Ray Model of Light

Ray Model of Light
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Dr.NaveenBansal,India,Teacher
Published Date:25-10-2017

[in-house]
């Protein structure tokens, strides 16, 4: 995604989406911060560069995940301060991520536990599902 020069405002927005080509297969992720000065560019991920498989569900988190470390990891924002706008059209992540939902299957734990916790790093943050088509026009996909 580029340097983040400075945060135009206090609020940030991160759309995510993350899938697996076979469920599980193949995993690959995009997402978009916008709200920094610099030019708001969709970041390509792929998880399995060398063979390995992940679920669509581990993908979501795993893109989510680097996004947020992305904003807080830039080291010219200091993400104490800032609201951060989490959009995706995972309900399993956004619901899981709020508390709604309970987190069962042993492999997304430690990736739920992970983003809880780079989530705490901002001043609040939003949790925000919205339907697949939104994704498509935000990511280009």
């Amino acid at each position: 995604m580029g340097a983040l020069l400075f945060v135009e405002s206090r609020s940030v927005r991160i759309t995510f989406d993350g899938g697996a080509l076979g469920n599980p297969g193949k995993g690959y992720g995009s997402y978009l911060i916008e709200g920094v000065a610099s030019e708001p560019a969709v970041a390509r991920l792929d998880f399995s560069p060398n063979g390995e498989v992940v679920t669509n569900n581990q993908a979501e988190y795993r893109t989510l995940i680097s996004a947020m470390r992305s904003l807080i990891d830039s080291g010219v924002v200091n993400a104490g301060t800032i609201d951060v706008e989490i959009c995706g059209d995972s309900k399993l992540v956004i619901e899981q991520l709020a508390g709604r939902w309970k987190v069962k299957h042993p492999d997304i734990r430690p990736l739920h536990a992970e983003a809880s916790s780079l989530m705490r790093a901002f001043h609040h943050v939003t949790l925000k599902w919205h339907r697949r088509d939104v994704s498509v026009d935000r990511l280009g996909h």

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Chapter 2 The Ray Model of Light 2.1 Rays Don’t Rust Ifyoulookatthewinternightskyonaclear,moonlessnightfarfrom any city lights, something strange will soon catch your eye. Near the constellation of Andromeda is a little white smudge. What is Cassiopeia it? You can easily convince yourself that it’s not a cloud, because Perseus it moves along with the stars as they rise and set. What you’re seeing is the Andromeda galaxy, a fantastically distant group of 1 stars very similar to our own Milky Way. We can see individual Andromeda stars within the Milky Way galaxy because we’re inside it, but the galaxy Andromeda galaxy looks like a fuzzy patch because we can’t make outitsindividualstars. ThevastdistancetotheAndromedagalaxy Andromeda is hard to fathom, and it won’t help you to imagine it if I tell you the number of kilometers is 2 followed by 19 zeroes. Think of it like this: if the stars in our own galaxy were as close together as the hairs on your skin, the Andromeda galaxy would be thousands of a / How to locate the Andromeda kilometers away. galaxy. The light had a long journey to get to your eyeball A well- maintained car might survive long enough to accumulate a million kilometers on its odometer, but by that time it would be a rickety old rust-bucket, and the distance it had covered would still only amount to a fraction of a billionth of a billionth of the distance we’re talking about. Light doesn’t rust. A car’s tracks can’t go on forever, but the trail of a light beam can. We call this trail a “ray.” 2.2 Time-Reversal Symmetry The neverending motion of a light ray is surprising compared with the behavior of everyday objects, but in a way it makes sense. A car is a complex system with hundreds of moving parts. Those parts can break, or wear down due to friction. Each part is itself made of atoms, which can do chemical reactions such as rusting. Light, however, is fundamental: as far as we know, it isn’t made of anything else. My wife’s car has a dent in it that preserves the record of the time she got rear-ended last year. As time goes on, 1 If you’re in the southern hemisphere, you have a more scenic sky than we in the north do, but unfortunately you can’t see any naked-eye objects that are as distant as the Andromeda galaxy. You can enjoy the Magellanic Clouds and the Omega Centauri cluster, but they’re an order of magnitude closer. 21a car accumulates more and more history. Not so with a light ray. Since a light ray carries no history, there is no way to distinguish its past from its future. Similarly, some brain-injured people are unable to form long-term memories. To you and me, yesterday is different from tomorrow because we can’t remember tomorrow, but to them there is no such distinction. Experiments — including some of the experiments you’re going to do in this course — show that the laws of physics governing light rays are perfectly symmetric with respect to past and future. If a light ray can go from A to B, then it’s also possible for a ray to go from B to A. I remember as a child thinking that if I covered my eyes, my mommy couldn’t see me. I was almost right: if I couldn’t see her eyes, she couldn’t see mine. Why light rays don’t stop example 1 Once the experimental evidence convinces us of time-reversal symme- try, it’s easy to prove that light rays never get tired and stop moving. Suppose some light was headed our way from the Andromeda galaxy, but it stopped somewhere along the way and never went any farther. Its trail, which we call the “ray,” would be a straight line ending at that point in empty space. Now suppose we send a film crew along in a space ship to document the voyage, and we ask them to play back the video for us, but backwards. Time is reversed. The narration is backwards. Clocks on the wall go counterclockwise. In the reversed documentary, how does the light ray behave? At the beginning (which is really the end), the light ray doesn’t exist. Then, at some random moment in time, the ray springs into existence, and starts heading back towards the An- dromeda galaxy. In this backwards version of the documentary, the light ray is not behaving the way light rays are supposed to. Light doesn’t just appear out of nowhere in the middle of empty space for no reason. (If it did, it would violate rotational symmetry, because there would be no physical reason why this out-of-nowhere light ray would be moving in one direction rather than another.) Since the backwards video is im- possible, and all our accumulated data have shown that light’s behavior has time-reversal symmetry, we conclude that the forward video is also impossible. Thus, it is not possible for a light ray to stop in the middle of empty space. The Apollo lunar ranging experiment example 2 In 1969, the Apollo 11 astronauts made the first crewed landing on the moon, and while they were there they placed a mirror on the lunar sur- face. Astronomers on earth then directed a laser beam at the landing site. The beam was reflected by the mirror, and retraced its own path back to the earth, allowing the distance to the moon to be measured extremely accurately (which turns out to provide important information about the earth-moon system). Based on time-reversal symmetry, we know that if the reflection is a 180-degree turn, the reflected ray will be- have in the same way as the outgoing one, and retrace the same path. (Figure p on page 31 explains the clever trick used to make sure the b / The mirror left on the moon by reflection would be a 180-degree turn, without having to align the mirror the Apollo 11 astronauts. perfectly.) 22 Chapter 2 The Ray Model of LightLooking the wrong way through your glasses example 3 If you take off your glasses, turn them around, and look through them the other way, they still work. This is essentially a demonstration of time- reversal symmetry, although an imperfect one. It’s imperfect because you’re not time-reversing the entire path of the rays. Instead of passing first through the front surface of the lenses, then through the back sur- face, and then through the surface of your eye, the rays are now going through the three surfaces in a different order. For this reason, you’ll notice that things look a little distorted with your glasses reversed. To make a perfect example of time-reversal, you’d have to have a little lamp inside your eyeball If light never gets tired, why is it that I usually can’t see the mountains from my home in Southern California? They’re far away, but if light never stops, why should that matter? It’s not that light just naturally stops after traveling a certain distance, because I can easilyseethesun,moon,andstarsfrommyhouse,andthey’remuch farther away than the mountains. The difference is that my line of sight to the mountains cuts through many miles of pollution and natural haze. The time-reversal argument in example 1 depended on the assumption that the light ray was traveling through empty space. If a light ray starts toward me from the mountains, but hits a particle of soot in the air, then the time-reversed story is perfectly reasonable: a particle of soot emitted a ray of light, which hit the mountains. Discussion Questions C If you watch a time-reversed soccer game, are the players still obeying the rules? Section 2.2 Time-Reversal Symmetry 232.3 Applications The inverse-square law Yetanotherobjectionisthatadistantcandleappearsdim. Why is this, if not because the light is getting tired on the way to us? Likewise, our sun is just a star like any other star, but it appears much brighter because it’s so much closer to us. Why are the other stars so dim if not because their light wears out? It’s not that the light rays are stopping, it’s that they’re getting spread out more thinly. The light comes out of the source in all directions, and if you’re very far away, only a tiny percentage of the light will go into your eye. (If all the light from a star went into your eye, you’d be in trouble.) c / The light is four times dimmer at twice the distance. Figure c shows what happens if you double your distance from the source. The light from the ame fl spreads out in all directions. We pick four representative rays from among those that happen to pass through the nearer square. Of these four, only one passes through the square of equal area at twice the distance. If the two equal-area squares were people’s eyes, then only one fourth of the light would go into the more distant person’s eye. Another way of thinking about it is that the light that passed through the first square spreads out and makes a bigger square; at double the distance, the square is twice as wide and twice as tall, so its area is 2× 2 = 4 times greater. The same light has been spread out over four times the area. In general, the rule works like this: 1 distance× 2⇒brightness× 4 1 distance× 3⇒brightness× 9 1 distance× 4⇒brightness× 16 To get the 4, we multiplied 2 by itself, 9 came from multiplying 3 by itself, and so on. Multiplying a number by itself is called squaring it, and dividing one by a number is called inverting it, so a rela- tionship like this is known as an inverse square law. Inverse square laws are very common in physics: they occur whenever something is spreading out in all directions from a point. 24 Chapter 2 The Ray Model of LightSelf-check A Alice is one meter from the candle, while Bob is at a distance of five me- ters. How many times dimmer is the light at Bob’s location? . Answer, p. 44 An example with sound example 4 . Four castaways are adrift in an open boat, and are yelling to try to attract the attention of passing ships. If all four of them yell at once, how much is their range increased compared to the range they would have if they took turns yelling one at a time? . This is an example involving sound. Although sound isn’t the same as light, it does spread out in all directions from a source, so it obeys the inverse-square law. In the previous examples, we knew the distance and wanted to find the intensity (brightness). Here, we know about the intensity (loudness), and we want to find out about the distance. Rather than taking a number and multiplying it by itself to find the answer, we need to reverse the process, and find the number that, when multiplied by itself, gives four. In other words, we’re computing the square root of four, which is two. They will double their range, not quadruple it. Astronomical distance scales example 5 2 The nearest star, Alpha Centauri, is about 10,000,000,000,000,000 times dimmer than our sun when viewed from our planet. If we assume that Alpha Centauri’s true brightness is roughly the same as that of our own sun, then we can find the distance to Alpha Centauri by taking the square root of this number. Alpha Centauri’s distance from us is equal to about 100,000,000 times our distance from the sun. Pupils and camera diaphragms example 6 In bright sunlight, your pupils contract to admit less light. At night they dilate, becoming bigger “light buckets.” Your perception of brightness depends not only on the true brightness of the source and your dis- tance from it, but also on how much area your pupils present to the light. Cameras have a similar mechanism, which is easy to see if you detach the lens and its housing from the body of the camera, as shown in the figure. Here, the diameter of the largest aperture is about ten times greater than that of the smallest aperture. Making a circle ten times greater in radius increases its area by a factor of 100, so the light-gathering power of the camera becomes 100 times greater. (Many people expect that the area would only be ten times greater, but if you start drawing copies of the small circle inside the large circle, you’ll see that ten are not nearly enough to fill in the entire area of the larger circle. Both the width and the height of the bigger circle are ten times greater, so its area is 100 times greater.) d / The same lens is shown with its diaphragm set to three Parallax different apertures. Example 5 on page 25 showed how we can use brightness to de- termine distance, but your eye-brain system has a different method. Right now, you can tell how far away this page is from your eyes. This sense of depth perception comes from the fact that your two eyes show you the same scene from two different perspectives. If 2 Sticklerswillnotethattheneareststarisreallyourownsun, andthesecond nearest is the burned-out cinder known as Proxima Centauri, which is Alpha Centauri’s close companion. Section 2.3 Applications 25you wink one eye and then the other, the page will appear to shift back and forth a little. e / At double the distance, the parallax angle is approximately halved. If you were looking at a fly on the bridge of your nose, there ◦ would be an angle of nearly 180 between the ray that went into your left eye and the one that went into your right. Your brain would know that this large angle implied a very small distance. This is called the parallax angle. Objects at greater distances have smaller parallax angles, and when the angles are small, it’s a good approximation to say that the angle is inversely proportional to the distance. In figure e, the parallax angle is almost exactly cut in half when the person moves twice as far away. Parallax can be observed in other ways than with a pair of eye- balls. As a child, you noticed that when you walked around on a moonlit evening, the moon seemed to follow you. The moon wasn’t really following you, and this isn’t even a special property of the moon. It’s just that as you walk, you expect to observe a paral- lax angle between the same scene viewed from different positions of your whole head. Very distant objects, including those on the Earth’s surface, have parallax angles too small to notice by walking back and forth. In general, rays coming from a very distant object are nearly parallel. If your baseline is long enough, however, the small parallaxes of even very distant objects may be detectable. In the nineteenth century,nobodyknewhowtalltheHimalayaswere,orexactlywhere their peaks were on a map, and the Andes were generally believed to be the tallest mountains in the world. The Himalayas had never beenclimbed,andcouldonlybeviewedfromadistance. Fromdown on the plains of India, there was no way to tell whether they were very tall mountains very far away, or relatively low ones that were much closer. British surveyor George Everest finally established their true distance, and astounding height, by observing the same peaks through a telescope from different locations far apart. An even more spectacular feat of measurement was carried out by Hipparchus over twenty-one centuries ago. By measuring the parallax of the moon as observed from Alexandria and the Helle- spont, he determined its distance to be about 90 times the radius 26 Chapter 2 The Ray Model of Light3 of the earth. The earth circles the sun, f, and we can therefore determine the distances to a few hundred of the nearest stars by making ob- servations six months apart, so that the baseline for the parallax measurement is the diameter of the earth’s orbit. For these stars, the distances derived from parallax can be checked against the ones found by the method of example 5 on page 25. They do check out, which verifies the assumption that the stars are objects analogous to our sun. f / The nearer star has a larger parallax angle. By measuring the more parallax angles, we can deter- distant mine the distances to both stars. star earth orbiting (The scale on this drawing is nearer star our sun not realistic. If the earth’s orbit was really this size, the nearest stars would be several kilometers away.) 3 The reason this was a hard measurement was that accurate clocks hadn’t been invented, so there was no easy way to synchronize the two observations, and the desired effect would be masked by the apparent motion of the moon across the sky as it rose and set. Hipparchus’s trick was to do the measurement during a solar eclipse, so that people at both locations would know they were in sync. Section 2.3 Applications 272.4 The Speed of Light Howfastdoeslighttravel? Doesiteventakeanytimetogofromone place to another? If so, is the speed different for light with different colors, or for light with different brightnesses? Can a particular ray of light speed up or slow down? The principle of inertia We can answer the last question based on fundamental princi- ples. All the experimental evidence supports time-reversal symme- try for light rays. Suppose that a beam of light traveling through a vacuum slowed down. After all, a rolling soccer ball starts to slow down immediately after you kick it. Even a rifle bullet slows down between the muzzle and the target. Why shouldn’t light slow down gradually? It can’t slow down, because of time-reversal symmetry. If the laws of physics said that a ray of light slowed down while traveling through a vacuum, then the time-reversed motion of the ray would violate the laws of physics. In the time-reversed version, the ray is moving the opposite direction and speeding up. Since all the experimental evidence shows that time-reversal symmetry is valid for light rays, we conclude that a ray will never speed up or slow down while traveling through a vacuum. Why,then,dotheballandthebulletslowdown? Theywouldn’t g / The soccer ball will never slowdownatalliftheyweretravelingthroughinterstellarspace. It’s slow down. only due to friction that they lose speed. The ball slows down be- cause of friction with the grass, and air friction is what decelerates the bullet. The laws of physics are not complicated, and in many ways they’re not even different for light rays than for material ob- jects. The laws of physics are simple and consistent. We can now state the following important principle, rst fi proposed by Florentine physicist Galileo Galilei: The principle of inertia A ray of light or a material object continues moving in the same directionandatthesamespeedifitisnotinteractingwithanything else. Measuring the speed of light Observations also show that in a vacuum, all light moves at the h / Galileo Galilei (1564-1642) same speed, regardless of its color, its brightness, or the manner in which it was emitted. The best evidence comes from supernovae, which are exploding stars. Supernovae are so bright that we can see them even when they occur in distant galaxies whose normal stars are too dim to resolve individually. When we observe a supernova, all the light gets to us at the same time, so it must all have traveled at the same speed. Galileo made the rs fi t serious attempt to measure the speed of 28 Chapter 2 The Ray Model of Lightlight. Inhisexperiment,twopeoplewithlanternsstoodamileapart. The rst fi person opened the shutter of his lantern, and the second personopenedtheshutteronhisassoonashesawthelightfromthe firstperson’s. Athirdobserverstoodatanequaldistancefromboth ofthem,andtriedtomeasurethetimelagbetweenthetwo. Nosuch time lag was observed, so you could say that the experiment failed, but in science a failure can still be important. This is known as a negativeexperiment. Galileo’sresultsshowedthatthespeedoflight mustbeatleasttentimesthespeedofsound. Itwasimportantthat he published his negative result, both because it convinced people that the problem was scientifically interesting and because it told later workers that the speed of light must be very fast, which would help them to design experiments that might actually work. The first person to prove that light’s speed was finite, and to de- termineitnumerically,wasOleRoemer,inaseriesofmeasurements i / A modern image of Jupiter around the year 1675. Roemer observed Io, one of Jupiter’s moons, and its moon Io (right) from the over a long period. Since Io presumably took the same amount Voyager 1 probe. of time to complete each orbit of Jupiter, it could be thought of as a very distant, very accurate clock. A practical and accurate Io Jupiter pendulum clock had recently been invented, so Roemer could check whether the ratio of the two clocks’ cycles, about 42.5 hours to one orbit, stayed exactly constant or changed a little. If the process of sun seeing the distant moon was instantaneous, there would be no rea- earth son for the two to get out of step. Even if the speed of light was finite, you might expect that the result would be only to offset one cycle relative to the other. The earth does not, however, stay at a constant distance from Jupiter and its moons. Since the distance is changing gradually due to the two planets’ orbital motions, a finite j / The earth is moving to- speed of light would make the “Io clock” appear to run faster as the wards Jupiter and Io. Since the planets drew near each other, and more slowly as their separation distance is shrinking, it’s taking increased. Roemer did nd fi a variation in the apparent speed of Io’s less and less time for light to get orbits, which caused Io’s eclipses by Jupiter (the moments when Io to us from Io. Io appears to circle Jupiter more quickly than normal. passed in front of or behind Jupiter) to occur about 7 minutes early Six months later, the earth will be when the earth was closest to Jupiter, and 7 minutes late when it on the opposite side of the sun, was farthest. Based on these measurements, Roemer estimated the and receding from Jupiter and Io, speed of light to be approximately 200,000 kilometers per second, so Io will appear to go around which is in the right ballpark compared to modern measurements of more slowly. 300,000 km/s. Discussion Questions A When phenomena like X-rays and cosmic rays were first discovered, nobody knew what they were. Suggest one way of testing the hypothesis that they were forms of light. Section 2.4 The Speed of Light 292.5 Reflection Seeing by reflection So far we’ve only talked about how you see things that emit light: stars, candles, and so on. If you’re reading this book on a computer screen, that’s how you’re seeing it right now. But what if you’re reading this book on paper? The paper doesn’t emit light, and it would be invisible if you turned out the lights in the room. The light from the lamp is hitting the paper and being reefl cted to your eyes. Most people only think of reefl ction as something that happens with mirrors or other shiny, smooth surfaces, but it happens with all surfaces. Consider gure fi k. The aluminum foil isn’t as smooth as the mirror, so my reflection is blurry and jumbled. If I hadn’t told you, you probably wouldn’t have known that it was a reefl ction of a person at all. If the paper you’re reading from was as smooth as a mirror, you would see a reefl ction of the room in it, and the brightest object in the reflection would probably be the lamp that’s lighting the room. Paper, however, is not that smooth. It’s made of wood pulp. The reefl ction of the room is so blurry and jumbled that it all looks like one big, washed-out, white blur. That white blur is what you see when you see the paper. This is called diffuse reflection. In diffuse reefl ction, the reefl cted rays come back out at random angles. k / Two self-portraits of the Specular reflection author, one taken in a mirror and one with a piece of aluminum Reefl ction from a smooth surface is called specular reefl ction, foil. from the Latin word for mirror. (The root, a verb meaning “to look at,”isthesameastherootof“spectacular”and“spectacle.”) When a light ray is reflected, we get a new ray at some new angle, which depends on the angle at which the incident (original) ray came in. What’s the rule that determines the direction of the reflected ray? We can determine the answer by symmetry. First, iftheincidentraycomesinperpendiculartothesurface, l, l / The incident and reflected then there is perfect left-right reflection symmetry. (It’s just a coin- rays are both perpendicular to cidence that we have reflection symmetry occurring in our analysis the surface. of reflection .) If the reefl cted ray came back at some angle to the left or right, it would violate this symmetry. Therefore the reflected ray must be right on top of the incident ray, straight back up. Be- causethisisthesimplestpossiblespecularreefl ction,wedefinethese r i angles as zero: all rays have their angles measured with respect to perpendicular, not with respect to the surface itself. Typically the raysthemselveswillnotbeperpendiculartothesurface, butwestill m / This doesn’t happen. measure their angles with respect to an imaginary line perpendicu- lar to the surface, which we call the normal. (“Normal” is simply another word for perpendicular.) Now what if the incident angle isn’t zero? Figure m shows what 30 Chapter 2 The Ray Model of Lightdoesn’t happen. It’s not possible for the reefl cted angle r to be unequal to the incident angle i, because of symmetry. Suppose we lived in a goofy universe, where the laws of physics gave the result shown in the figure: r is always less than i. What would happen if we did a time-reversal on the diagram? Oops — then we’d have r greater than i Since experiments support time-reversal symmetry 4 for light rays, we conclude that this is impossible. The actual laws of physics give equal angles of incidence and reflection, i r r =i . Reflecting a pool ball example 7 n / This does happen. The proof of r = i for light rays works equally well for pool balls, pro- vided that the effects that violate symmetry are small. For instance, we assume that the ball doesn’t have lots of spin put on it, because that would break the left-right reflection symmetry. Self-check B Continue the ray in figure p through its second reflection. In what direc- tion is the returning ray? How does this relate to example 2 on page 22? . Answer, p. 44 An image example 8 Figure q shows some representative rays spreading out from one point on the flame. These rays strike the mirror and are reflected. To the observer on the left, the reflected rays are indistinguishable from the o / example 7 ones that would have originated from an actual flame on the far side of the mirror. Rays don’t carry any history, so there is no way for the eye to know that the rays underwent reflection along the way. (The rays shown in the diagram form an image of one point on the flame, but every other point on the flame sends out a similar bundle of rays, and has its own image formed.) Self-check C What happens in figure q if you replace the flame with an object that doesn’t emit light, and can only be seen by diffuse reflection? . Answer, p. 44 p / A corner reflector Discussion Questions A Laser beams are made of light. In science fiction movies, laser beams are often shown as bright lines shooting out of a laser gun on a spaceship. Why is this scientifically incorrect? 4 There are a couple of oversimplifications in this argument, which shows how debased a physicist’s conception of mathematical proof can be. First, we could ◦ imaginearulelike r =90 − i,whichwouldsatisfytime-reversalsymmetry,since ◦ i = 90 − r; however, such a rule would not give r = 0 when i = 0, which we requirebasedonreflectionsymmetry. Anothergrotesquepossibilityis r = i, but with the reflected ray on the same side of the normal as the incident ray. This q / example 8 satisfies both time-reversal symmetry and reflection symmetry, but experiments show that it isn’t what really happens in our universe. It can also be ruled out basedonanothertypeofsymmetrywhichwehaven’tdiscussedyet(section5.2). Section 2.5 Reflection 31Problems 1 The natives of planet Wumpus play pool using light rays on an eleven-sided table with mirrors for bumpers. Trace this shot accurately with a ruler and protractor to reveal the hidden message. b n k o Problem 1. 2 Sketch a copy of gure fi q on page 31. There are some places from which the image is visible, and some from which it isn’t. Show these regions on your sketch by outlining their borders and filling Problem 3. them with two different kinds of shading. 3 (a) Draw a ray diagram showing why a small light source (a candle, say) produces sharper shadows than a large one (e.g. a Problem 4a. long fluorescent bulb). Draw a cross-section — don’t try to draw in three dimensions. Your diagram needs to show rays spreading in many directions from each point on the light source, and you need to track the rays until they hit the surface on which the shadow is being cast. (b) Astronaut Mary goes to Mercury, while Gary visits Jupiter’s moon Ganymede. Unfortunately it’s hard to tell whose vacation pictures are whose, because everybody looks the same in a space suit. Which picture is which? (Note that the brightness of the light is irrelevant. As you can see, the pictures look equally bright, becausetheytooklongerorshorterexposurestocompensateforthe amount of sunlight.) 4 (a) The first figure shows a surface that is mostly smooth, Problem 4b. but has a few irregularities in it. Use a ray diagram to show how reflection from this surface would work. (b)Thesecondfigureshowsanoniononanoldchair. Whatevidence do you see in this picture that there are surfaces like the one in part a? 5 Many astronomers made attempts to detect the parallax of the stars before anyone finally measured their very small parallax 32 Chapter 2 The Ray Model of Lightangles. The early results were used as an argument against models of the universe in which the earth orbited the sun. Were all these efforts a waste? Should we criticize the astronomers who made them for producing incorrect results? How does this resemble the story of Galileo’s attempt to measure the speed of light? Galileo’s result could be stated as a lower limit on the speed of light, i.e., a mathematical inequality rather than an equality; could you do something similar with the early parallax measurements? 6 If a mirror on a wall is only big enough for you to see yourself from your head down to your waist, can you see your entire body by backing up? Test this experimentally and come up with an ex- planation for your observations using ray diagrams. Note that it’s easytoconfuseyourselfifthemirrorisevenatinybitoffofvertical; check whether you are able to see more of yourself both above and below. (To make this test work, you may need to lower the mirror so that you can’t see the top of your head, or put a piece of tape on the mirror, and pretend that’s the top of it.) 7 The diagram shows the moon orbiting the earth (not to scale) with sunlight coming in from the right. (a) Why are the sun’s rays shown coming in parallel? Explain. Problem 6 (b) Figure out the phase of the moon when the moon is at each point in its orbit. In other words, when is it a new moon, when is it a crescent, when is it a half moon, when is it gibbous, and when is it full? 8 (a) You’re photographing some people around a campfire. If you step back three times farther from the fire to frame the shot differently, how many times longer will the exposure have to be? Explain. (b)You’reworriedthatwiththelongerexposure,thedancingam fl es will look blurry. Rather than compensating for the greater distance with a longer exposure, you decide to open the diaphragm of the Problem 7. camera wider. How many times greater will the diameter of the aperture have to be? Explain. 9 Why did Roemer only need to know the radius of the earth’s orbit, not Jupiter’s? 10 Suggest a simple experiment or observation, without any spe- cial equipment, to show that light isn’t a form of sound. (Note that there are invisible forms of light such as ultraviolet and infrared, so the invisibility of sound doesn’t prove anything. Likewise, you can’t conclude anything from the inaudibility of light.) In problems 11 and 12, you need to know that radio waves are fun- damentally the same phenomenon as light, and travel at the same speed. 11 The Stealth bomber is designed with flat, smooth surfaces. Why would this make it difficult to detect via radar? Explain using Problems 33a ray diagram. 12 A Global Positioning System (GPS) receiver is a device that lets you figure out where you are by receiving radio signals from satellites. It’s accurate to within a few meters. The details are a little complicated, but for our present purposes, let’s imagine a simplified version of the system in which the satellite sends a signal ataknowntime,andyourhandheldunitreceivesitatatimethatis alsoveryaccuratelymeasured. Thetimedelayindicateshowfaryou are from the satellite. As a further simplification, let’s assume that everything is one-dimensional: the satellite is low on the eastern horizon, and we’re only interested in determining your east-west 5 position (longitude). How accurate does the measurement of the time delay have to be, to determine your position to this accuracy of a few meters? 5 If you’re curious, here’s a brief explanation of how the real system works, without the oversimplifications. There are currently about 24 GPS satellites in orbit, and to get your location, you need to get signals from four of them simultaneously. The basic idea is that by knowing your distance from three points in space, you can find your location in three dimensions. Why, then, do you need to get four signals? The satellites all have atomic clocks on board, but it’s not practical to put an atomic clock in your handheld unit. You can think of the fourth satellite as a replacement for the atomic clock you wish you had in your receiver. 34 Chapter 2 The Ray Model of LightProblems 35Lab 2a: Time-Reversal and Reflection Symmetry Apparatus like a broken bone.) laser Two simplifications: (1) From now on I’ll stop plastic box drawing all the reflected rays. (2) Let’s think of protractor the plastic box as if it didn’t exist. Inother words, the light is cruising through air when suddenly it Goals hits some water. A justification for this is that none of the observations you’re going to make de- Observe the phenomenon of refraction. pend on the thickness of the plastic, so we could Test whether refraction obeys time-reversal get the same results even with a box that was in- and reflection symmetry. nitely fi thin, i.e., nonexistent. B Time-reversal symmetry A Refraction Try sending the beam through a corner as sug- Put water in the box, and shine the laser into it at gested by the gur fi e. Make sure that the incident an angle. You should be able to see that there is a angle of the incoming ray, marked with the dashed beam that is reflected back from the surface of the arc in the figure, is nice and big. If it’s less than box — although the beam is invisible in air, you about 60 degrees, you won’t get a ray emerging on can see a dot where it hits things like your hand 6 the other side of the corner at all. or the box. Sofaryou’rejustseeingthingsthatyou’vealready read about in the book. But now look inside the water. Partofthelightisreefl cted,butpartofitis transmitted, i.e., passes into the water rather than bouncing back. We now have three rays: incident, reflected, and transmitted, which form the angles i,r,andtwithrespecttothenormal. It’seasiestif you keep everything in a horizontal plane, because angles in three dimensions are hard to measure. You may want to put a piece of paper under the box to mark the rays. You can now test whether refraction obeys time- reversalsymmetry. Measuretheangleswithapro- i tractor, and then redo the experiment with the t r ray coming back toward the box along the origi- nal ray’s exit line. Are your results time-reversal symmetric, or not? 6 This is a phenomenon known as total internal re- The angles of the three rays are measured with flection. Whenarayinadensermediumhitsabound- respect to the normal. arywithalessdensemedium,itmaybe100%reflected, depending on the angles. You can think of it as hap- pening when the angle of the emerging ray with re- Note that the direction of the transmitted ray spect to the normal would have been greater than 90 isn’t the same as the direction of the incident ray; degrees. Total internal reflection is the basis for fiber it’s been knocked off course. This bending phe- optics, the technology used in modern long-distance nomenon is called refraction. (Think “fracture,” telephone lines. 36 Chapter 2 The Ray Model of LightIncidentally, you may have been wondering why Nowtryafewmeasurementsofiandtwhereiisn’t time-reversal symmetry seems to be violated in zero, and then redo the measurents with i on the everyday life. For instance, if you see a video of other side of the normal. Do the results support Humpty Dumpty assembling himself out of pieces reflection symmetry? andlevitatingbacktothetopofthewall,youknow the video has been reversed. Actually this isn’t evidence that the laws of physics are asymmetric; it’sjustthatitwouldbeextremelydifficulttostart allofHumptyDumpty’spiecesmovinginprecisely the right direction at the the right speed so that he would reassemble himself. Similarly, there are many reflected rays left out of the figure above. If every possible reefl ction and refraction had been included, it would have looked like a pitchfork or a complicated bush. To time-reverse the diagram exactly is difficult — you’d have to arrange many different lasers so that their beams came together perfectly and joined into one beam. Again, it’s a practical issue, not an asymmetry in the laws of physics. C Reflection symmetry Now we want to see if refraction obeys reec fl tion symmetry. Thatsoundsconfusing,doesn’tit? The word“reflection”herereferstothetypeofsymme- try (i.e., mirror symmetry), not to the thing that’s happeningtothelightray. Inotherwords,suppose you do a bunch of experiments and measurements involvingrefraction. Someonevideotapesyou, and then alters the videotape so that left and right are reversed. If the laws of physics are reflection- symmetric, thenthereisnowaytotellthatthere’s anything wrong with the video. i t Remember, this whole lab is about refraction. That means you’re looking at the ray that is pass- ing on into the water, not the ray that comes back out into the air. One very simple test is to measure the angle t of the transmitted ray in the case where the incident angle i is zero. In this situation, what value of t is required by reflection symmetry? Try it. Lab 2a: Time-Reversal and Reflection Symmetry 37To Think About Before Lab Criticize the following statements: “The angle of refraction equals the angle of inci- dence.” “In part C, we found that there was symmetry, because in every case, the ray bounced back at the same angle it came in at.” 38 Chapter 2 The Ray Model of LightLab 2a: Time-Reversal and Reflection Symmetry 39Lab 2b: Models of Light Apparatus laser plastic box protractor Goal Test a particle model and a wave model of light. Introduction This chapter is called “The Ray Model of Light,” but the ray model is obviously a very simplified one. What is a light ray, really? We know it bounces off of mirrors, which is like a pool ball bouncing off of a bumper. It might therefore be naturaltoguessthatabeamoflightreallyconsists 2. Water waves are refracted at the boundary be- ofastreamoftiny particles, justasthewatercom- tween regions having two different depths. As the ing out of a re fi hose is really made out of atoms. waves move toward the top of the page, they en- On the other hand, waves can also bounce off of counter the boundary, speed up, and turn to the things — that’s what an echo is. Let’s see if we right. can figure out anything about this, while keeping in mind that the particle and wave explanations are only models. encounter the diagonal boundary between the two regions. Note that the distance between one crest and the next, called the wavelength, changes when the wave speed changes. This is similar to the way that the spacing in a stream of traffic would get farther apart when the road changed from dirt to pavement: the cars in the front are the first to speed up, so they pull away a little before the cars following them speed up, too. 1. A particle model of refraction. As the ball slows The waves hit the boundary at an angle. The only down, it turns to the right. way the waves in the two regions can connect up with each other is if the crests twist around. This isjustlikethechangeofdirectionweobservewhen It’s not hard to construct a mechanical model of light rays are refracted. refractionusingparticles,asshowningur fi e1. The As with the particle model, the wave model in- ball goes straight when it’s in the rst fi flat area, volvestworegionsinwhichthespeedsaredifferent. curves and decelerates as it goes up the ramp, and It’s only a coincidence that the photo in gure fi 2 then goes straight again when it’s in the other at fl was created using water waves. One of the two re- area. Note that the ball has different speeds in the gionsdoesrepresentthewateryou’lluseinthelab, two regions: fast on the right and slow on the left. but the other region represents the air The photo One of these regions represents air, one water — could have been made using waves in some other we haven’t yet established which is which. medium, e.g., the two regions could have been two However, a wave model is also capable of explain- sheets of rubber. We can also easily establish that ing refraction, as in figure 2. Water waves have light is not a mechanical vibration of matter. For different speeds in shallow and deep water. The instance, we know that sunlight gets to us through waves in the figure come up from the bottom, and the vacuum of outer space. 40 Chapter 2 The Ray Model of Light